Spaceships: Vehicles to the Future, to Escape, to Utopia


Before I got sidetracked by humorous Russian news of strikingly different varieties, I wanted to continue to talk about spaceships. Méliès’s 1902 Trip to the Moon worked like a canon. The spaceship available at the New Museum right now are of a much more technically sophisticated variety. Report on the Construction of a Spaceship Module is a new exhibition on the fifth floor of the New Museum. The exhibition itself recreates the interior of the spaceship Ikarie XB-1, after the 1963 Czechoslovakian film of the same name.



Above, stills from Ikarie XB 1, below interior of New Museum


Between post-WWII and pre-1989, space could be an escape valve for countries of the Eastern Bloc, as they imagined Socialist utopias on Mars, reached through the inevitable progress of science and society. These fantasies were represented in science fiction films and novels, of course, but also reflected in the visual arts. The premise is fascinating. However, this thematic was only partially engaged in in the works on view, as the exhibition organizers, tranzit, also wanted to show their organization’s practice and growth in the Eastern European region. The show felt fractured because of that, and perhaps hard to grasp even if you didn’t know that was one of the aims of the show.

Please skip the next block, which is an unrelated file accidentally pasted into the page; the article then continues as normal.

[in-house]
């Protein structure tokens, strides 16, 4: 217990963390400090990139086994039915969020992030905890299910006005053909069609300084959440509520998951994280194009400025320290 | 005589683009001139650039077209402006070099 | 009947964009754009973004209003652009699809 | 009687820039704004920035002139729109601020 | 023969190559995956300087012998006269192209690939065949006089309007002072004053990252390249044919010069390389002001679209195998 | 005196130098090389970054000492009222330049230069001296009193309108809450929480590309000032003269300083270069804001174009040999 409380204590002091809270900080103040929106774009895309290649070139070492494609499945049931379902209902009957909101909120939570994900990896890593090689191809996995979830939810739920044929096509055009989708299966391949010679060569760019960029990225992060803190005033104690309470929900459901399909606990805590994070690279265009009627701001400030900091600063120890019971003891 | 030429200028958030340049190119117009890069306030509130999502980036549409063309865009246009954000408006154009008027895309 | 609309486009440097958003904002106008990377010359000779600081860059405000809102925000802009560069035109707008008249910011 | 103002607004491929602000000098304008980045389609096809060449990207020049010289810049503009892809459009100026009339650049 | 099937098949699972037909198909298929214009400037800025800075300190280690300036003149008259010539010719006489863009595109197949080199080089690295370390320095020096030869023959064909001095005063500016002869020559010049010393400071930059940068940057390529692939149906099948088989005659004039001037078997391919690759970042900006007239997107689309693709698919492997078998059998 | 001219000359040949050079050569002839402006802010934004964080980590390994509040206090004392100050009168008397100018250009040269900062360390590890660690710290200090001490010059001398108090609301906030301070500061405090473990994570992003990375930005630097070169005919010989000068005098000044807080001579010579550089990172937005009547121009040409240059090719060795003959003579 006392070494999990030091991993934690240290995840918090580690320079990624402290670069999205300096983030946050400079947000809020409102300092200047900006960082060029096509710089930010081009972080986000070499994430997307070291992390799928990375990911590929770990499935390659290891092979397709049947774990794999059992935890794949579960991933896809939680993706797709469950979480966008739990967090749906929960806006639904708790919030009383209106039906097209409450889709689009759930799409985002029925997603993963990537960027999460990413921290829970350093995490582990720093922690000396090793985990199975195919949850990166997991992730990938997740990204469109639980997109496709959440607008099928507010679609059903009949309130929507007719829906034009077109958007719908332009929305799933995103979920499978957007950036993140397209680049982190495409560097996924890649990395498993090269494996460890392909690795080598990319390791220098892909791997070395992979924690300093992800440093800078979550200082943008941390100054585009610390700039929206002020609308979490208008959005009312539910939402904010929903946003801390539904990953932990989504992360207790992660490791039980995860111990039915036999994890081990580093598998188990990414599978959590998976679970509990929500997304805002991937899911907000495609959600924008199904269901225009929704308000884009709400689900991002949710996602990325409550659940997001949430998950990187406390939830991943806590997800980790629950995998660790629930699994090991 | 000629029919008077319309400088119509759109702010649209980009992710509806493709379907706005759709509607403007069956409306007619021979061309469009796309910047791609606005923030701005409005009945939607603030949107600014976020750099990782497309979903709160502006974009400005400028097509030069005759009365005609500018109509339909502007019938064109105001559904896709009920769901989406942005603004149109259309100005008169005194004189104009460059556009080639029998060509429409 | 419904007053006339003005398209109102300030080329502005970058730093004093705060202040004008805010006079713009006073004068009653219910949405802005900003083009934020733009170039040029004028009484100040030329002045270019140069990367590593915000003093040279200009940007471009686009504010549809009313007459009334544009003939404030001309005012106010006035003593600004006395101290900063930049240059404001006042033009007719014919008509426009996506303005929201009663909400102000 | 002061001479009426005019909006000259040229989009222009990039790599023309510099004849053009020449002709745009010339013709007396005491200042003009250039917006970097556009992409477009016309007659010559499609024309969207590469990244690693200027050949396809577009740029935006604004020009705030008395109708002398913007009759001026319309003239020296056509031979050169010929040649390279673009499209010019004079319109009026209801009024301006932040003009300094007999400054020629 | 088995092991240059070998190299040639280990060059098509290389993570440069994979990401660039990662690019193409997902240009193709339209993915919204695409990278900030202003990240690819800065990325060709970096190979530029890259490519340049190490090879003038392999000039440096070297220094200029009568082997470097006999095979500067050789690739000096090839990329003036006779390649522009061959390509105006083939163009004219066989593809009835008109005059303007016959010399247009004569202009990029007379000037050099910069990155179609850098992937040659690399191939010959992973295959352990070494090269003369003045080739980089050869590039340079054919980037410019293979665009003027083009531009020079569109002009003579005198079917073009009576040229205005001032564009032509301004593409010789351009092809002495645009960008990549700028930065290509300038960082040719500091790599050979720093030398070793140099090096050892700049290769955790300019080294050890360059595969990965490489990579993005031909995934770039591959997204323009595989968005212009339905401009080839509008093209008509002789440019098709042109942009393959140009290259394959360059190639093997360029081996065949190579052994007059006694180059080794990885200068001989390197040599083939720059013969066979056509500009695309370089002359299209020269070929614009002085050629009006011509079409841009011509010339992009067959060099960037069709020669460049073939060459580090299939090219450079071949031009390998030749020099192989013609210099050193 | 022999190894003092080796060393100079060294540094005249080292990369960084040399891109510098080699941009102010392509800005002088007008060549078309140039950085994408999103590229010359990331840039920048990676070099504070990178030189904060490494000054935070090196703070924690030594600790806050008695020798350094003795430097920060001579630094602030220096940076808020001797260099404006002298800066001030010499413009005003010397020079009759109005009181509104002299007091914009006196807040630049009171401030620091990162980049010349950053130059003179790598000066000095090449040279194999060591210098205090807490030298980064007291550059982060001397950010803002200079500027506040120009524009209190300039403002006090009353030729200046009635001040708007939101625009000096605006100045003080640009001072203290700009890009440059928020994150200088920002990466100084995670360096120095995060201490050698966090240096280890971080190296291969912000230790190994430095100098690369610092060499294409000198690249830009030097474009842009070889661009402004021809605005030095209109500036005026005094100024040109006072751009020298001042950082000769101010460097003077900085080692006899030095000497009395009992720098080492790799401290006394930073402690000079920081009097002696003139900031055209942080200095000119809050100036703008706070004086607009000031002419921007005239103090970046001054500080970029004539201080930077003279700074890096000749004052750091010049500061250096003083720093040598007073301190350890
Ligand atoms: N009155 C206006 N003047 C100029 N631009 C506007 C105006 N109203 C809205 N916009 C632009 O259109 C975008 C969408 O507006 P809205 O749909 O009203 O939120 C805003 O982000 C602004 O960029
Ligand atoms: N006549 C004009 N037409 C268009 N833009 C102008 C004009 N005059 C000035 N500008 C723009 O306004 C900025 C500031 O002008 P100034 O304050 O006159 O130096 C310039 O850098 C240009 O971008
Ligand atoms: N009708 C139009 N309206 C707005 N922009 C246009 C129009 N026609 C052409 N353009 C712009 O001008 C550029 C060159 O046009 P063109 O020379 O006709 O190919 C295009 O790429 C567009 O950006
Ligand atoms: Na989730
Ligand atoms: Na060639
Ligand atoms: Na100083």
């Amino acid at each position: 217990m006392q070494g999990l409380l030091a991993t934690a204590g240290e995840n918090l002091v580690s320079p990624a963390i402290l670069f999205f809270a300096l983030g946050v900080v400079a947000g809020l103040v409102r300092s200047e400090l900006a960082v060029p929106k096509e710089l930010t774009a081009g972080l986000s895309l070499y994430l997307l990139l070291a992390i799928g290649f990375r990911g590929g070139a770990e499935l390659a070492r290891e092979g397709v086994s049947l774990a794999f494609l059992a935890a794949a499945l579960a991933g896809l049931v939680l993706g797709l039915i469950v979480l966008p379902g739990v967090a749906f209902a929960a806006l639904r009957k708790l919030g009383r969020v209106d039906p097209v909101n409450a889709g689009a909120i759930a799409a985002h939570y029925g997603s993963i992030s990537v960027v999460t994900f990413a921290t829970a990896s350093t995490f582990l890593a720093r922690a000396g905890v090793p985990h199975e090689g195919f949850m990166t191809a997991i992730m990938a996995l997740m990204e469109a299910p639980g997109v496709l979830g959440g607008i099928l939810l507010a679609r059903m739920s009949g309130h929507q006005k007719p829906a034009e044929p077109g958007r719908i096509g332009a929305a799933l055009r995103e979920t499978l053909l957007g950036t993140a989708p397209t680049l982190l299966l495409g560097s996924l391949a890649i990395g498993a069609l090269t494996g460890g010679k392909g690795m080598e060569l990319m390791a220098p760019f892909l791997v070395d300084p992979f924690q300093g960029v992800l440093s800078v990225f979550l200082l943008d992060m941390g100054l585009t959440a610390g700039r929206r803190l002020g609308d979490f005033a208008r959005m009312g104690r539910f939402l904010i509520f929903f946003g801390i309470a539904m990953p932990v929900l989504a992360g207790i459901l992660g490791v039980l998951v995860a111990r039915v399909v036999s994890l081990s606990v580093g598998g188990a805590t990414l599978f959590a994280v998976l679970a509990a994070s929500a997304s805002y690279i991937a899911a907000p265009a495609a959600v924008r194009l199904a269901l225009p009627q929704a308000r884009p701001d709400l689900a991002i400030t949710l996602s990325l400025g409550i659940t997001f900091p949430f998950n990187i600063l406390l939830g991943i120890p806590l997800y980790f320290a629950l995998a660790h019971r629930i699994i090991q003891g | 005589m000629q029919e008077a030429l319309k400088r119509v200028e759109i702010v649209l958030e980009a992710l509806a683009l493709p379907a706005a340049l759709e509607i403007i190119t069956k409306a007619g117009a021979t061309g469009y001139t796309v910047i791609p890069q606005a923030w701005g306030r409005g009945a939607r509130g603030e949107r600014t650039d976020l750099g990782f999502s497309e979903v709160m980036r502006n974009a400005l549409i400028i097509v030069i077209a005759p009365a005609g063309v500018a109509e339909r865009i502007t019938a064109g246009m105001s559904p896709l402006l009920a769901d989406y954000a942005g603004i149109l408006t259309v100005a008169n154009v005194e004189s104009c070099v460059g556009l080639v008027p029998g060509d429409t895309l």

But more unfortunately, information about the art was not well communicated. For example, detailed  information about individual artworks, usually handled via wall text, is not easily accessible. This would seem to be the natural result of the way the objects in one small room were piled on top of each other on shelves while the large room was given over to video. I  would have benefited from more than a laminated sheet identifying the title and artist of a work, which I could then match up to a newspaper containing the exhibition checklist to learn more about an artist. Certainly, the space is not large, but is this the best way to handle it?


The largest room is given over to a single screen with five hours of mixed videos highlighting all the different efforts tranzit has made in the region. When new content appears the original title scene and opening credits are all you have to go on–not a lot of contextualization for what seems to be a broad base of material. Obviously, five hours is more than the average visitor will spend there, and there isn’t a way to view only segments of particular interest. Assuming this isn’t intentional mystification, then unfortunately this show does not unpack the treasure trove of materials, many never seen in the United States. More could have been done with much less. If you have the stamina to dig for information and/or wait, or perhaps just enjoy serendipity, then the exhibition certainly contains a lot of fascinating material. I just had more hope for the spaceship.


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